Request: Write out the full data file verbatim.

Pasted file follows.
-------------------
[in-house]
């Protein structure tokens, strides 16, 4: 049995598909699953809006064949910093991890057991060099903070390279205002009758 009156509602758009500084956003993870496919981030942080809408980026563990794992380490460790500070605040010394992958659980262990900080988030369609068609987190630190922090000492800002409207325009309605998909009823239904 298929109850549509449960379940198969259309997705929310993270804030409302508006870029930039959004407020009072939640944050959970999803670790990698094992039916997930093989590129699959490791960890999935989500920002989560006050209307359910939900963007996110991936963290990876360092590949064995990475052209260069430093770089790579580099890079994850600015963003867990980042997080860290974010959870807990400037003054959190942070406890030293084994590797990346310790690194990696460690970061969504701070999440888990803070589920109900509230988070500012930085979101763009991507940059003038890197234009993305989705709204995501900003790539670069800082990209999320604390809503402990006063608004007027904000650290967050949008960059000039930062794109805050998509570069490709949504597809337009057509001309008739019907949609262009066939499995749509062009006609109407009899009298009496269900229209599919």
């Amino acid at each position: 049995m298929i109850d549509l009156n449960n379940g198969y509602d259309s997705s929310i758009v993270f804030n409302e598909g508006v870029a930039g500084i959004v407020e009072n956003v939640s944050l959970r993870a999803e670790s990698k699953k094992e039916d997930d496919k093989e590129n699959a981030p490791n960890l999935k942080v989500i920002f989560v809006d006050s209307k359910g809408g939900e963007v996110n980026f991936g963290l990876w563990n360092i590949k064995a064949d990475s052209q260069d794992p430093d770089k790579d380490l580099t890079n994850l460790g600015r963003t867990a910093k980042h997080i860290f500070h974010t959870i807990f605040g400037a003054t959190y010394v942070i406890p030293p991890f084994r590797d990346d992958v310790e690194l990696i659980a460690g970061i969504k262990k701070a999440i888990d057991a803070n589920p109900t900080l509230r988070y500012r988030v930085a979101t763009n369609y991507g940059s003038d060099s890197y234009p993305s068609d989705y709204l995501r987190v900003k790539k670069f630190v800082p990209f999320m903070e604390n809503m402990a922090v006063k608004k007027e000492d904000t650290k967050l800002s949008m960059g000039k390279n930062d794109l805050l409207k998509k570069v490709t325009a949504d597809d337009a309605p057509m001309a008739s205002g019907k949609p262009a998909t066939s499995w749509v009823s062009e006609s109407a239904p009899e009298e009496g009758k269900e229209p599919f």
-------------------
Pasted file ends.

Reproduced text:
[in-house]
């Protein structure tokens, strides 16, 4: 049995598909699953809006064949910093991890057991060099903070390279205002009758 009156509602758009500084956003993870496919981030942080809408980026563990794992380490460790500070605040010394992958659980262990900080988030369609068609987190630190922090000492800002409207325009309605998909009823239904 298929109850549509449960379940198969259309997705929310993270804030409302508006870029930039959004407020009072939640944050959970999803670790990698094992039916997930093989590129699959490791960890999935989500920002989560006050209307359910939900963007996110991936963290990876360092590949064995990475052209260069430093770089790579580099890079994850600015963003867990980042997080860290974010959870807990400037003054959190942070406890030293084994590797990346310790690194990696460690970061969504701070999440888990803070589920109900509230988070500012930085979101763009991507940059003038890197234009993305989705709204995501900003790539670069800082990209999320604390809503402990006063608004007027904000650290967050949008960059000039930062794109805050998509570069490709949504597809337009057509001309008739019907949609262009066939499995749509062009006609109407009899009298009496269900229209599919």
């Amino acid at each position: 049995m298929i109850d549509l009156n449960n379940g198969y509602d259309s997705s929310i758009v993270f804030n409302e598909g508006v870029a930039g500084i959004v407020e009072n956003v939640s944050l959970r993870a999803e670790s990698k699953k094992e039916d997930d496919k093989e590129n699959a981030p490791n960890l999935k942080v989500i920002f989560v809006d006050s209307k359910g809408g939900e963007v996110n980026f991936g963290l990876w563990n360092i590949k064995a064949d990475s052209q260069d794992p430093d770089k790579d380490l580099t890079n994850l460790g600015r963003t867990a910093k980042h997080i860290f500070h974010t959870i807990f605040g400037a003054t959190y010394v942070i406890p030293p991890f084994r590797d990346d992958v310790e690194l990696i659980a460690g970061i969504k262990k701070a999440i888990d057991a803070n589920p109900t900080l509230r988070y500012r988030v930085a979101t763009n369609y991507g940059s003038d060099s890197y234009p993305s068609d989705y709204l995501r987190v900003k790539k670069f630190v800082p990209f999320m903070e604390n809503m402990a922090v006063k608004k007027e000492d904000t650290k967050l800002s949008m960059g000039k390279n930062d794109l805050l409207k998509k570069v490709t325009a949504d597809d337009a309605p057509m001309a008739s205002g019907k949609p262009a998909t066939s499995w749509v009823s062009e006609s109407a239904p009899e009298e009496g009758k269900e229209p599919f």